Walking in Ferguson: If you’re black, it’s often against the law
Among the civil-rights violations alleged in a scathing Justice Department report on police in this St. Louis suburb, is one that African American residents say has long plagued them: “Manner of walking along roadway.”
The innocuous municipal code requires pedestrians to walk on the sidewalks or close to the side of the road whenever possible. Its intent is to make sure people don’t block a road.
But according to the federal report, police have routinely used the law for another purpose — to fine and harass blacks. African Americans accounted for 95% of manner of walking along roadway charges from 2011 to 2013, according to the report.
“We called it walking black,” said Kevin Seltzer, 30. “You would leave out of your house to go to the store and might not make it back.”
“They’ll stalk you and stop you,” he said. “They will say, ‘Hey, what’s your name? Got any warrants? Why are you strolling through the neighborhood? Come here, you look suspicious.’”
It was walking in a roadway that initiated the confrontation between Ferguson Police Officer Darren Wilson and 18-year-old Michael Brown on Aug. 9 — an event that ultimately sparked demonstrations across the country and prompted the Justice Department’s investigation of the Ferguson Police Department.
Brown was returning with a friend from a convenience store on West Florissant Avenue when Wilson stopped him for walking in the street. They argued and Wilson shot Brown in front of the Canfield Green apartment complex where he lived.
The Justice Department report found that citations for minor infractions, such as walking in the road, were all part of an effort by the city to increase revenue through fines. The municipal court can sentence a violator to up to three months in jail, a fine of up to $1,000 or both.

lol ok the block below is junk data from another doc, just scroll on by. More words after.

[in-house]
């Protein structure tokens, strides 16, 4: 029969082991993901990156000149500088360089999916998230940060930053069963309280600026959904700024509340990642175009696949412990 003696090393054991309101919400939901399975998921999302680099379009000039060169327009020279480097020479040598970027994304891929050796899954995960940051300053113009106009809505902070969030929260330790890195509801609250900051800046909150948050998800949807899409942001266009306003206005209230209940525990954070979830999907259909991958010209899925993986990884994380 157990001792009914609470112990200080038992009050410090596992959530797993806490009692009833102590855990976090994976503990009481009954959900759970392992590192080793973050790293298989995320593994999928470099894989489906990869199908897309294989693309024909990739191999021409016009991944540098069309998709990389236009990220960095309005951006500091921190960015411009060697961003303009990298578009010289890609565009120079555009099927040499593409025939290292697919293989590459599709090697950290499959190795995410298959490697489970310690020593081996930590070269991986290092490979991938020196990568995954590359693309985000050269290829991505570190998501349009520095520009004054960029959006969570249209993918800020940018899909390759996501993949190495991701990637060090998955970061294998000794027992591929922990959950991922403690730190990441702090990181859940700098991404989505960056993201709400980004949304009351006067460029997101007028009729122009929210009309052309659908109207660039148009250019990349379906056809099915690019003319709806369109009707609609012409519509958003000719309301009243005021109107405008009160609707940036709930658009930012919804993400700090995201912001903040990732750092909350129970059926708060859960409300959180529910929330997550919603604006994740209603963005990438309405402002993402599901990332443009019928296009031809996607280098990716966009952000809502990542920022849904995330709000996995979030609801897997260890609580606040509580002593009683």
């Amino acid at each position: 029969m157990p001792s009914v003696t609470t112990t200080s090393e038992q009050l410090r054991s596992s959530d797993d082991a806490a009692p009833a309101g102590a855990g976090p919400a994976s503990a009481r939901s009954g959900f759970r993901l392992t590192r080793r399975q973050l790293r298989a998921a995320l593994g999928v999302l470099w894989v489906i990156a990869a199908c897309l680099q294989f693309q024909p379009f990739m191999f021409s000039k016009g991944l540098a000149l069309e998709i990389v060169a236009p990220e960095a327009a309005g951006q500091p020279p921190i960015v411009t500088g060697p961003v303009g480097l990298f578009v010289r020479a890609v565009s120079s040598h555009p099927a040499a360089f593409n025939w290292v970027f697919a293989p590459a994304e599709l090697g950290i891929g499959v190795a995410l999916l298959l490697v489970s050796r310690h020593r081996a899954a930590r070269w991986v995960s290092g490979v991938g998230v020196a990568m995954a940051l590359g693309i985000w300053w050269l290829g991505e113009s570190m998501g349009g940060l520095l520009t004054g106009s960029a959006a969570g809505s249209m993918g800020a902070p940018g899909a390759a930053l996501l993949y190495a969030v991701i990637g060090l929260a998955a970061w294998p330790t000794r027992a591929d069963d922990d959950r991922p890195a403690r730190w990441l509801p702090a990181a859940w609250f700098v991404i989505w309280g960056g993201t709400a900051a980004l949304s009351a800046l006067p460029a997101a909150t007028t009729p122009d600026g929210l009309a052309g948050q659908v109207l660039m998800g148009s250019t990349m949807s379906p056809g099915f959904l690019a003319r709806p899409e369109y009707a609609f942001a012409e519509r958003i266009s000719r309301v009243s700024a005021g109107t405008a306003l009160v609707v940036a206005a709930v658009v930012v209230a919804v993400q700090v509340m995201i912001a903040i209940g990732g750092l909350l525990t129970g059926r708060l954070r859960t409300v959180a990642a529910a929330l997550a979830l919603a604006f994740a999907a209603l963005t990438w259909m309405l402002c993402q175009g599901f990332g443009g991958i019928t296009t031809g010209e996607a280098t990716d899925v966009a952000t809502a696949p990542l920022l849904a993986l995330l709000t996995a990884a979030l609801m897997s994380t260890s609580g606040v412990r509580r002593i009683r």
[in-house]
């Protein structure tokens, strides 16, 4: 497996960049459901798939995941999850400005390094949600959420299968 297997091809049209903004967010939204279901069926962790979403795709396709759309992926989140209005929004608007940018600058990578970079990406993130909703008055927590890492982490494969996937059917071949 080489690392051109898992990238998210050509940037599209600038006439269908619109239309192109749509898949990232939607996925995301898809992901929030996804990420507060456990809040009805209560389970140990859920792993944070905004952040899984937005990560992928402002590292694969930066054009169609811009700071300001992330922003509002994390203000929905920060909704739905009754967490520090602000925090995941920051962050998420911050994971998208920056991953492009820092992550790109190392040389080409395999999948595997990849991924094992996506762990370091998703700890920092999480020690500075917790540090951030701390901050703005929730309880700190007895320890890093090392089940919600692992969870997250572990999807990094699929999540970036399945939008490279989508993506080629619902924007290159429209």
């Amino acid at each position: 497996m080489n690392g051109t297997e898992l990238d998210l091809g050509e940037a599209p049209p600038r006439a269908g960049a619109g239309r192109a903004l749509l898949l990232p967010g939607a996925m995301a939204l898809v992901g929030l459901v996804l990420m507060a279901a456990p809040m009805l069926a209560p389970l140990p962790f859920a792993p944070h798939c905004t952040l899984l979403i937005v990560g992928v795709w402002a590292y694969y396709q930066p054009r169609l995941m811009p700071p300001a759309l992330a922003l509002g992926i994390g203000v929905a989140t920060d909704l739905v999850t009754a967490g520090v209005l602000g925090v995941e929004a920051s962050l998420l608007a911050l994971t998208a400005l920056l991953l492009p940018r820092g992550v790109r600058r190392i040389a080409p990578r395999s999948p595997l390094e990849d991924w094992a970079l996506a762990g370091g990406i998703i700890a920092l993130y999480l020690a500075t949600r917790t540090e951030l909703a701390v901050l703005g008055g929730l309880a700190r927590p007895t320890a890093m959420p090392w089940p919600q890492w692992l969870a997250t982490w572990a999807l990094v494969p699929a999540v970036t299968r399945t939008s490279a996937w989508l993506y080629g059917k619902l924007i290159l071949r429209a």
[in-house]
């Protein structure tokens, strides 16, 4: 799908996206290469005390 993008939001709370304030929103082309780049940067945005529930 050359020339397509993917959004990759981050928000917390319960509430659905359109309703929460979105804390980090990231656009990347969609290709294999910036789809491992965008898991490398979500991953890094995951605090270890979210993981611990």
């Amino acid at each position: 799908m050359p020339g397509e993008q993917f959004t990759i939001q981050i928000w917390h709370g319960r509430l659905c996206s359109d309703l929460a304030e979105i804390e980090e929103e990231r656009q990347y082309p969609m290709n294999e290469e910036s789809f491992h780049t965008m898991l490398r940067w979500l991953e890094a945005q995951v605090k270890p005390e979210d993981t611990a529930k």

Spokesman Jeff Small said the city had no comment on allegations in the report that police abused or overused the charge to make money.
Susan McGraugh, a law professor at St. Louis University, said “manner of walking” laws have some similarities to “stop and frisk” policies of police in New York City and other locales.
Both are used by police as a way to “stop people to implicate them in a crime, harass them or stop them from being in the area,” she said.
She said the ‘manner of walking” ordinance in particular was “written in such a way as to be so vague it can be used at their discretion against people they want to harass” making it “ripe for abuse.”
Ferguson residents said the circumstances that led to Brown’s shooting were all too familiar.
On Thursday, Corbynn Marshall, 26, found himself walking the same route to the same store that Brown took the day he was killed.
As he hopscotched around icy patches on the sidewalk, Marshall, who is black, outlined his strategy for not getting stopped by police: He’s more alert as the weekend approaches because he believes there are more patrols.
There’s not much else he can do, he said, saying “it really is random. The chiefs tell them when to be lenient and strict.”
“They don’t think they’re going to get chastised or reprimanded,” said Marshall, who works as a dishwasher at the St. Louis Art Museum. “They need to realize the difference between policing the area and harassment.”